Adam Williams of PopMatters recently conducted an interview with former SKID ROW frontman Sebastian Bach. A few excerpts from the chat follow:
PopMatters: With major labels on the decline and a lot of artists like yourself releasing their own material ... when you go in and record something like "Angel Down", is your focus on how and what to record different from 10, 15 or 20 years ago?
Bach: Absolutely not, no, not at all. Never. I'm a real ... people can say I got a big ego, or that I'm hard to work with, and that all is probably, definitely true, because if I didn't love rock 'n' roll so much ... You're literally hearing my love of rock 'n' roll on this record, that's what you're hearing. You're hearing me lay it all out, man, in a world where an album like this is extremely rare, and is only going to become more rare. And the reason is ... I know how to sing because I've been doing this all of my life. These kids that think that getting on "American Idol" and doing a cover version one time is going to make you a star, that's not gonna ... you know, the way I do it, is really, it's like a muscle. I know how to do it ... it's just like, it's a talent, you know what I mean? Like MÖTLEY CRÜE are better now than they ever were. They've been doing it for 30 years. We used to think, "I hope I die before I get old," but people like AEROSMITH, the STONES, KISS — they've all proven that music is something that you get better at if you know what you're doing. And that's what I hear in "Angel Down", I hear me more mature and stronger than I was when I was a little kid. That's what I hear; it's a man. It's like the difference between a man's album and a little boy's album.
PopMatters: Over the process of the whole project coming together, with the ups and the downs, did you ever have a concern that the album would lack any consistency?
Bach: Yes, definitely. Definitely. Great question. If you really research things, Classic Rock asked me about five years ago, 'What's taking so long?' And my answer was, well, I've played with all of these different guys, and my challenge is to put this together and make it sound like one record because it's done with all of these different people. The guy looked at me like I was nuts, but you know exactly what I'm talking about. And the guy that really made it cohesive, one unique, unified sound is obviously Roy Z. He's the producer, and he knows how to produce a record. And the players on my album are super duper heavy metal guys ... Steve DiGiorgio, Metal Mike [Chlasciak], Bobby [Jarzombek], are all metal guys. So we already had "American Metalhead", "Negative Light", "Take You Down With Me", "Angel Down", we had all the really heavy songs. And then Roy said, "Dude, this is killer, you need straight up rock.' And I did not know what he meant, because if you're the artist, you are way too close to everything. And then he goes, "What do you think of this?" and he pulls out a guitar and plays me the riff to "(Love Is) A Bitchslap", and I go, "Oh yeah!" I go, "Wow! That's cool!" 'Cause it's not wimpy, it's heavy. It's cool. It's rock.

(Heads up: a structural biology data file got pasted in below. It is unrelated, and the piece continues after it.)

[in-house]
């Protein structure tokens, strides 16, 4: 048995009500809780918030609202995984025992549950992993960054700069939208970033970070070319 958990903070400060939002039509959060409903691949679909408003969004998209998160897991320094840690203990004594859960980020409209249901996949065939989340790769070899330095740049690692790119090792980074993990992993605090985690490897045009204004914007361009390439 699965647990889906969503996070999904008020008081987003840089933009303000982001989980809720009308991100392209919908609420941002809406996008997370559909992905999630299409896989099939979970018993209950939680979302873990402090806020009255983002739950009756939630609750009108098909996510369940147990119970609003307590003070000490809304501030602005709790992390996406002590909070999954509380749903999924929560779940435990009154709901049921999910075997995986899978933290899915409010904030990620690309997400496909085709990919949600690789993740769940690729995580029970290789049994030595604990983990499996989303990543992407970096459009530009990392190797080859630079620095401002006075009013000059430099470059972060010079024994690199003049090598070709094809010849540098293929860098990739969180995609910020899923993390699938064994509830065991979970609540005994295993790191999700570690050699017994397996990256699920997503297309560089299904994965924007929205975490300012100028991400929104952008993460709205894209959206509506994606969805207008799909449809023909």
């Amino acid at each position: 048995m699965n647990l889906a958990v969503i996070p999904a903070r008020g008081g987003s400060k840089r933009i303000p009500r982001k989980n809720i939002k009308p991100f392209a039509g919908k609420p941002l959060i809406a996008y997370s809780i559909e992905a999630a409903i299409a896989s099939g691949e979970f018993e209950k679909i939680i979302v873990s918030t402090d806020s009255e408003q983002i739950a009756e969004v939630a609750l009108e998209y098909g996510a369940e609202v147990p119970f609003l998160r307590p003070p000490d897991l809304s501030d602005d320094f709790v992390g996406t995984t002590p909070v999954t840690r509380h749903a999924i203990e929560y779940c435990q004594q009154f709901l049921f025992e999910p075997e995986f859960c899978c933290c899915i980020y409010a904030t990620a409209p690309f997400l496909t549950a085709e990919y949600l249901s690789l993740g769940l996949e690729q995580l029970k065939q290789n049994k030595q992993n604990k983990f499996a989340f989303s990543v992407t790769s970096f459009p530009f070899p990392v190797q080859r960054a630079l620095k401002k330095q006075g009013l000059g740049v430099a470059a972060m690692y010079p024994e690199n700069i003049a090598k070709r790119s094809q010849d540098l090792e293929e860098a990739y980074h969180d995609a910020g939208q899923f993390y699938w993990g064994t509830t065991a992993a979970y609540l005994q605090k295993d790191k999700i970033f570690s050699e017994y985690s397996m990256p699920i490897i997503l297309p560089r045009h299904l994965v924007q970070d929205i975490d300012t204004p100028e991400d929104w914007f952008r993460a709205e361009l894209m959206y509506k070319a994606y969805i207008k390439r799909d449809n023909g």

PopMatters: With the undercurrent of real metal power throughout this album ... you have a ballad in there, what have you ... but did you expect the album to come out as heavy as it did?
Bach: I guess if you're not a musician, you have one aspect, or one way that you think that you make records. It's so not an exact science, it's like, I go in there with nothing, like I'm just walking around, you know what I mean? Like, just ideas ... I mean, how do you totally make something that is going to please everybody? It's virtually impossible, because how do you guess what everybody wants to hear? All I can do is make something that I like, that's all I can do. Because then I can stand by it. You know? Then no matter what, if I can listen to it myself, I won't go mentally insane. Like at the end of the day, I have to love it or I'm not doing it. And I love this album, and I've never had a record in my life that's got the reviews that this record's got. None of the SKID ROW albums got reviewed this good. I'm not saying that to put them down, I have the reviews [laughs]. That's all you can do as a musician. What are you suppose to do, take a poll from everybody? That's all you can do is make something that you dig and hope everybody else digs it.
Read the entire interview at www.popmatters.com.